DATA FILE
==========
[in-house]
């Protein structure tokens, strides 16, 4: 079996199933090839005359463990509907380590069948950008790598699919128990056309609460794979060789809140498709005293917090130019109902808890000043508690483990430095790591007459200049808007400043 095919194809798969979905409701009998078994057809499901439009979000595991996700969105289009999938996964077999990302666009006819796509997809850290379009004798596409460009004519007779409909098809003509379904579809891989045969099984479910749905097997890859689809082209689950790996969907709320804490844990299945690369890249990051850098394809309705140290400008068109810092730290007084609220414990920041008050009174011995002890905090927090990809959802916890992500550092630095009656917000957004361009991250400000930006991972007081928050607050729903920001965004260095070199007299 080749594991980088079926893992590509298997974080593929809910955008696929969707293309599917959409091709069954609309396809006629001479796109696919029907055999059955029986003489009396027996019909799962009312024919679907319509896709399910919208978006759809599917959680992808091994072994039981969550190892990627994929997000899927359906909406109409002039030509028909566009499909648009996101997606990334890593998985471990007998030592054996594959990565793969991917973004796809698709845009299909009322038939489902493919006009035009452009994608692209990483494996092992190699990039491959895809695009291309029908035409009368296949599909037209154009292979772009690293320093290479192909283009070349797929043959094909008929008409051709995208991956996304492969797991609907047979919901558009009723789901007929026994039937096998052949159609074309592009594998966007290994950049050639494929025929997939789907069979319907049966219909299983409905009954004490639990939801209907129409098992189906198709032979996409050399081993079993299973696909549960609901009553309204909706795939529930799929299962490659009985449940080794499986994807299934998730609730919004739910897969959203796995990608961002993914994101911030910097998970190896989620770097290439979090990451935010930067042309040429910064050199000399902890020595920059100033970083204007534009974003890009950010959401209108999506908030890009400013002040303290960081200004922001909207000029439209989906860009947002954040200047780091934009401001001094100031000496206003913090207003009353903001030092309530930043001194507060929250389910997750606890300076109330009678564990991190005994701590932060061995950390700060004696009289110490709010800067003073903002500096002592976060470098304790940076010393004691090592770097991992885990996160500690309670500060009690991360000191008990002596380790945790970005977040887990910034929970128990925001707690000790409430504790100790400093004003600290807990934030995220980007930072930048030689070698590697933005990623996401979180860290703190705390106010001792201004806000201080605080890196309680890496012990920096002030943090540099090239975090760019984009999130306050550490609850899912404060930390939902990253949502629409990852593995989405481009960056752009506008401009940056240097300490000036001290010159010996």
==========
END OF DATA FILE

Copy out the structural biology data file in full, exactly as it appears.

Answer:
[in-house]
């Protein structure tokens, strides 16, 4: 079996199933090839005359463990509907380590069948950008790598699919128990056309609460794979060789809140498709005293917090130019109902808890000043508690483990430095790591007459200049808007400043 095919194809798969979905409701009998078994057809499901439009979000595991996700969105289009999938996964077999990302666009006819796509997809850290379009004798596409460009004519007779409909098809003509379904579809891989045969099984479910749905097997890859689809082209689950790996969907709320804490844990299945690369890249990051850098394809309705140290400008068109810092730290007084609220414990920041008050009174011995002890905090927090990809959802916890992500550092630095009656917000957004361009991250400000930006991972007081928050607050729903920001965004260095070199007299 080749594991980088079926893992590509298997974080593929809910955008696929969707293309599917959409091709069954609309396809006629001479796109696919029907055999059955029986003489009396027996019909799962009312024919679907319509896709399910919208978006759809599917959680992808091994072994039981969550190892990627994929997000899927359906909406109409002039030509028909566009499909648009996101997606990334890593998985471990007998030592054996594959990565793969991917973004796809698709845009299909009322038939489902493919006009035009452009994608692209990483494996092992190699990039491959895809695009291309029908035409009368296949599909037209154009292979772009690293320093290479192909283009070349797929043959094909008929008409051709995208991956996304492969797991609907047979919901558009009723789901007929026994039937096998052949159609074309592009594998966007290994950049050639494929025929997939789907069979319907049966219909299983409905009954004490639990939801209907129409098992189906198709032979996409050399081993079993299973696909549960609901009553309204909706795939529930799929299962490659009985449940080794499986994807299934998730609730919004739910897969959203796995990608961002993914994101911030910097998970190896989620770097290439979090990451935010930067042309040429910064050199000399902890020595920059100033970083204007534009974003890009950010959401209108999506908030890009400013002040303290960081200004922001909207000029439209989906860009947002954040200047780091934009401001001094100031000496206003913090207003009353903001030092309530930043001194507060929250389910997750606890300076109330009678564990991190005994701590932060061995950390700060004696009289110490709010800067003073903002500096002592976060470098304790940076010393004691090592770097991992885990996160500690309670500060009690991360000191008990002596380790945790970005977040887990910034929970128990925001707690000790409430504790100790400093004003600290807990934030995220980007930072930048030689070698590697933005990623996401979180860290703190705390106010001792201004806000201080605080890196309680890496012990920096002030943090540099090239975090760019984009999130306050550490609850899912404060930390939902990253949502629409990852593995989405481009960056752009506008401009940056240097300490000036001290010159010996």